It’s quite a chess game– figuring out effecient layering vs. weight vs. perception.Jan 7, 2006 at 12:14 pm #1348065
> David: How much more insulation is MW base windshirt + fleece jacket (eg Patagonia R2) + WB jacket vs. the same minus the windshirt?
I’d say that in still air a windshirt has roughly the insulation value of a midweight base layer, and in windy conditions adds as much warmth as a fleece top. I’d put this another way…
If you used silkweight top plus a windshirt plus an insulated top like the Coccoon or Micro Puff You’d save yourself half a pound or more in carry weight and have a combination of clothing that would keep you comfortable in a wider range of temperatures, both warmer and colder and lots windier.
Plus the silkweight base layer and windshirt would dry out much faster than a midweight layer.Jan 7, 2006 at 5:02 pm #1348086
Your reply still sounds like it’s comparing having the windshirt XOR the rain jacket. I am taking the rainjacket, just debating whether the windshirt / rain pants are worthwhile to take on top of it.Jan 7, 2006 at 6:12 pm #1348090
Select a lightweight, waterproof breathable rain jacket and forget the windshirt. The former can peform the latter rather well — but not vice versa, given your twin criteria of (1) lightweight and (2) long trip where any kind of weather is possible.
As for pants, ditto as above, get a pair of lightweight, waterproof, breathable pants (breathability can be less for pants than jackets). For urban wear where you can always dodge into a shop when rain comes, a pair of nylon “rain resistant” pants is fine, but if you are out in the wilds and miles away from any shelter, rain resistant pants is not going to help you.Jan 7, 2006 at 6:14 pm #1348092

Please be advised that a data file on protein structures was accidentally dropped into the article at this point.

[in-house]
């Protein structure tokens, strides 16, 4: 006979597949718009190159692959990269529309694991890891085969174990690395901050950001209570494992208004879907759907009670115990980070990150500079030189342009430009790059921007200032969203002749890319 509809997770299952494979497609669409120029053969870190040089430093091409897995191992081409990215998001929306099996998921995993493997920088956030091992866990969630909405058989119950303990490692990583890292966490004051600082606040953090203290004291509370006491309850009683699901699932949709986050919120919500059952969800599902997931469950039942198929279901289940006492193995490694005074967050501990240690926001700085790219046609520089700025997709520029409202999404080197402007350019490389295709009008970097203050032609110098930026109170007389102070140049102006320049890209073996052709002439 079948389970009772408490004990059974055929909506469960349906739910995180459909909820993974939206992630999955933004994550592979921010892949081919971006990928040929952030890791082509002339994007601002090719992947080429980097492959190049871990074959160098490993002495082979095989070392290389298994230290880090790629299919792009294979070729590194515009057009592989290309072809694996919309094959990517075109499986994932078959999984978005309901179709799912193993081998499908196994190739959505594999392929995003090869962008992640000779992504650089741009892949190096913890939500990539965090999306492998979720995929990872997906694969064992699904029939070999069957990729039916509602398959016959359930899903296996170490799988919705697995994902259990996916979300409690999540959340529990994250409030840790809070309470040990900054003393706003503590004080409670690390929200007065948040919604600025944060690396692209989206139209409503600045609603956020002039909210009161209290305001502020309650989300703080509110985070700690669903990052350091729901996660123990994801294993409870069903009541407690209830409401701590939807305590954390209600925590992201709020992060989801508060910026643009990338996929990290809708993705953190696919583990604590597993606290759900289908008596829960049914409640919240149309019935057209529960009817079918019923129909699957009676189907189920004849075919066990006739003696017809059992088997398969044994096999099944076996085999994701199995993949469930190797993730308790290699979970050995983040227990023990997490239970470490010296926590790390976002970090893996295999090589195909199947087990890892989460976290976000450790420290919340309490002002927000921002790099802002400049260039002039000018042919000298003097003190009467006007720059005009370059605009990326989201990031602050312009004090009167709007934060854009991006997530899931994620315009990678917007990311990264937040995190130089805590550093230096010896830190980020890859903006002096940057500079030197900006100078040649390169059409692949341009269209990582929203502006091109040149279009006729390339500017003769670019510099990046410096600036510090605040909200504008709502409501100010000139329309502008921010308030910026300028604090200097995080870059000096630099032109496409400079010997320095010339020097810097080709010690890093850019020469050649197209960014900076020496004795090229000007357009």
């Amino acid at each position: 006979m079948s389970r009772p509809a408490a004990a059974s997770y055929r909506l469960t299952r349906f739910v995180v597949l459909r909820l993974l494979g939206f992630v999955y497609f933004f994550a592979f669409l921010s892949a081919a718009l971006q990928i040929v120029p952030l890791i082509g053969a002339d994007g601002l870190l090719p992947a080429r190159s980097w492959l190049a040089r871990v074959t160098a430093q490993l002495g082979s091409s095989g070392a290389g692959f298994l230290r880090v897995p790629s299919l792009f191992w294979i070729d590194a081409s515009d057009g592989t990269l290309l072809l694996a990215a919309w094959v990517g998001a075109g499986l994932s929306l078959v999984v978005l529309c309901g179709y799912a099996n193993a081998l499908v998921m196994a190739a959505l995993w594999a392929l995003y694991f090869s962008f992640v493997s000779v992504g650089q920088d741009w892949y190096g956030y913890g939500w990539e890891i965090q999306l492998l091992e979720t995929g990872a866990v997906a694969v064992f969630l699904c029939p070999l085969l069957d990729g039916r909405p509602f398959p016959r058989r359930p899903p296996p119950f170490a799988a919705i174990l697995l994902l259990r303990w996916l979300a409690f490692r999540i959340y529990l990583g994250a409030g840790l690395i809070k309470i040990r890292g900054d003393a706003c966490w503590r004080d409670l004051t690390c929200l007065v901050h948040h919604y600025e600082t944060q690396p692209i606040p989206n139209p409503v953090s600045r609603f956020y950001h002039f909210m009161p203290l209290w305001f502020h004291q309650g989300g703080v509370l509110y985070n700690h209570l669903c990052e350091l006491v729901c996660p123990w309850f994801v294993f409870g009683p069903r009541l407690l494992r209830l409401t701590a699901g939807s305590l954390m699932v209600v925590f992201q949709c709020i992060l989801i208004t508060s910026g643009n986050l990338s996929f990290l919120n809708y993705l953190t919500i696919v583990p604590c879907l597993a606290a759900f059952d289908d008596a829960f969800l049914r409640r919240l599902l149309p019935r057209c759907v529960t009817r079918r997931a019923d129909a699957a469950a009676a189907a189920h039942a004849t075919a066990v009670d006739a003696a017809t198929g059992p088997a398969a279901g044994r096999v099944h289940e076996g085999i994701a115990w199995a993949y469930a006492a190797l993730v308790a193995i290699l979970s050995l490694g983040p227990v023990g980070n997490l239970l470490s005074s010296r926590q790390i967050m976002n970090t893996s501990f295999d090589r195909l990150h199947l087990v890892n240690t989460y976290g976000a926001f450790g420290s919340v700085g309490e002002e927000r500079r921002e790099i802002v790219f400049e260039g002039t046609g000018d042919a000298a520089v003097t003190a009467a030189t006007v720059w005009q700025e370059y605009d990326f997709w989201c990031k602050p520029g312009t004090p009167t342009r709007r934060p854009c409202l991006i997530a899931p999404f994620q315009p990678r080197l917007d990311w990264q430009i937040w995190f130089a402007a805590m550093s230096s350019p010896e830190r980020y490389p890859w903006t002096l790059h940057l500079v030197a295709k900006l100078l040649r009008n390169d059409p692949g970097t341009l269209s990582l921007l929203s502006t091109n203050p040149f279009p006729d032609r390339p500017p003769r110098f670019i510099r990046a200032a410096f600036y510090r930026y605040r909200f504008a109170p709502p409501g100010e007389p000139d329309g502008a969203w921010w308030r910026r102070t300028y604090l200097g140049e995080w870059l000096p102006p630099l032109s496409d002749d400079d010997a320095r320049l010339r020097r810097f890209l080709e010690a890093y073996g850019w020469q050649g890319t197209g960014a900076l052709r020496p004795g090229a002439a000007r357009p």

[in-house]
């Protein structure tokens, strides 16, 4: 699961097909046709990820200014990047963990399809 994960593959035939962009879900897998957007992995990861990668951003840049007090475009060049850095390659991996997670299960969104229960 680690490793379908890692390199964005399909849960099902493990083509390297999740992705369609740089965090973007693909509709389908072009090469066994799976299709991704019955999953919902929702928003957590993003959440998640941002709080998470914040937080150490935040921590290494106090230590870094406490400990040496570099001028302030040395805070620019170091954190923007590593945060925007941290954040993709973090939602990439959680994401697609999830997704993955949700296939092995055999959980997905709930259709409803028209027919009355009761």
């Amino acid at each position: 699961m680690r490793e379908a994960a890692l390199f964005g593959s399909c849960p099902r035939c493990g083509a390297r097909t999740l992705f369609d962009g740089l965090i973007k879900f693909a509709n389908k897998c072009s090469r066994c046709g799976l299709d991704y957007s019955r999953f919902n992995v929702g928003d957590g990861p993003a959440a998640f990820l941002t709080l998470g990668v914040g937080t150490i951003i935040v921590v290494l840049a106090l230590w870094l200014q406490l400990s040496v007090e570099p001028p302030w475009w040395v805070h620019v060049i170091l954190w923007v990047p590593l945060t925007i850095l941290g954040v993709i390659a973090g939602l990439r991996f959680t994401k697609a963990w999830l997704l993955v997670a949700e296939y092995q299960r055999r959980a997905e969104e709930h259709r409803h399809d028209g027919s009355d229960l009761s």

Any suggestion for the pants?
The reviews I’ve seen all seem to complain about their (lack of) durability…Jan 7, 2006 at 6:25 pm #1348094
I usually take both a windshirt and a rain jacket on most trips.Jan 7, 2006 at 6:32 pm #1348095
@ryanfLocale: Mid atlantic, No. Cal
I would use golite Reed pants for rain pantsJan 7, 2006 at 7:09 pm #1348096
Golite Reed is a very good choice, and its light weight is hard to beat.
Now, this is going to boil down to your personal preference, but I would also recommend that you look at MontBell’s Versalite pants. It’s 2 ounces heavier, but for those 2 ounces, I believe you get a much more “wearable” pair of pants: 2 ankle zips to help you put on / take off your pants without having to remove your muddy boots, and zip fly for obvious conveninece. The Versalite is also more breathable than the Reed, although for pants, maximum breathablity is less important.Jan 7, 2006 at 8:49 pm #1348099
@pyeyoLocale: pacific northwest
I also hike in the northwest where rain pants are de rigueur, though occasionally I’ll use a coated nylon chap. Marmot precip seems to work awfully well in the upper lefthand corner of the country.